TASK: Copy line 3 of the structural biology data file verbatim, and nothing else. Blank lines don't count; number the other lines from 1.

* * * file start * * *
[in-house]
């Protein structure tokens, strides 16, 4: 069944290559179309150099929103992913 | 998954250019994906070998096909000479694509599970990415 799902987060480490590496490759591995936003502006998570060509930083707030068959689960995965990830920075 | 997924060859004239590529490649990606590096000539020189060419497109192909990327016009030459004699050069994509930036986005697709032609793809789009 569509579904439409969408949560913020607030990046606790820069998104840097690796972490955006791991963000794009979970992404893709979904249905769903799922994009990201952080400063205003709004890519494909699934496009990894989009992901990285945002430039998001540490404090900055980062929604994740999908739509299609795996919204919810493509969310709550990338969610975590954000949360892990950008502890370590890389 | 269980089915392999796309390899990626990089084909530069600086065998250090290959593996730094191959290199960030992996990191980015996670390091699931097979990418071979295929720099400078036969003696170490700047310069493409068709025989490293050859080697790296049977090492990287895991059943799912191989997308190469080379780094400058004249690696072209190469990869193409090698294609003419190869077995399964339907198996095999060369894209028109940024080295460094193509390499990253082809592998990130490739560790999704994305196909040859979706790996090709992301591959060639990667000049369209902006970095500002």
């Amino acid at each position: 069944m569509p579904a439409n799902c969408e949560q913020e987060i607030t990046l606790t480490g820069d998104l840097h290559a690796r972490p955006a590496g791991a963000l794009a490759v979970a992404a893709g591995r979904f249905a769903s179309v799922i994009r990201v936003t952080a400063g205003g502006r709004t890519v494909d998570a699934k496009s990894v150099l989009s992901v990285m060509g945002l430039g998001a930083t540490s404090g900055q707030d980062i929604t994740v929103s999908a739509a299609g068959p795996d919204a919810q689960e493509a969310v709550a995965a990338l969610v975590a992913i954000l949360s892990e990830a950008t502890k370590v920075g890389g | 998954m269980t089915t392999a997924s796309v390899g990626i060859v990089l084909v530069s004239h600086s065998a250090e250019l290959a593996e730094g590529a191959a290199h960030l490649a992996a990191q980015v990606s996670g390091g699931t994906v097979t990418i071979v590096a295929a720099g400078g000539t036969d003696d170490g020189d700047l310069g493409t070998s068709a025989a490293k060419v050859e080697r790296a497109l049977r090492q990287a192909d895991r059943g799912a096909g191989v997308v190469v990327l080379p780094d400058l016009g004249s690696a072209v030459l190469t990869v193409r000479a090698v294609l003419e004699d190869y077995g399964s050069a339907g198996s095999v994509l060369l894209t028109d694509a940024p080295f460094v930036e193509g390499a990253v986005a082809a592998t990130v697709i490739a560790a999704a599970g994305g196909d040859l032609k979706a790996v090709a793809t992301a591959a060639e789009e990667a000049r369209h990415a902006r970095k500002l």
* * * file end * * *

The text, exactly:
């Amino acid at each position: 069944m569509p579904a439409n799902c969408e949560q913020e987060i607030t990046l606790t480490g820069d998104l840097h290559a690796r972490p955006a590496g791991a963000l794009a490759v979970a992404a893709g591995r979904f249905a769903s179309v799922i994009r990201v936003t952080a400063g205003g502006r709004t890519v494909d998570a699934k496009s990894v150099l989009s992901v990285m060509g945002l430039g998001a930083t540490s404090g900055q707030d980062i929604t994740v929103s999908a739509a299609g068959p795996d919204a919810q689960e493509a969310v709550a995965a990338l969610v975590a992913i954000l949360s892990e990830a950008t502890k370590v920075g890389g | 998954m269980t089915t392999a997924s796309v390899g990626i060859v990089l084909v530069s004239h600086s065998a250090e250019l290959a593996e730094g590529a191959a290199h960030l490649a992996a990191q980015v990606s996670g390091g699931t994906v097979t990418i071979v590096a295929a720099g400078g000539t036969d003696d170490g020189d700047l310069g493409t070998s068709a025989a490293k060419v050859e080697r790296a497109l049977r090492q990287a192909d895991r059943g799912a096909g191989v997308v190469v990327l080379p780094d400058l016009g004249s690696a072209v030459l190469t990869v193409r000479a090698v294609l003419e004699d190869y077995g399964s050069a339907g198996s095999v994509l060369l894209t028109d694509a940024p080295f460094v930036e193509g390499a990253v986005a082809a592998t990130v697709i490739a560790a999704a599970g994305g196909d040859l032609k979706a790996v090709a793809t992301a591959a060639e789009e990667a000049r369209h990415a902006r970095k500002l």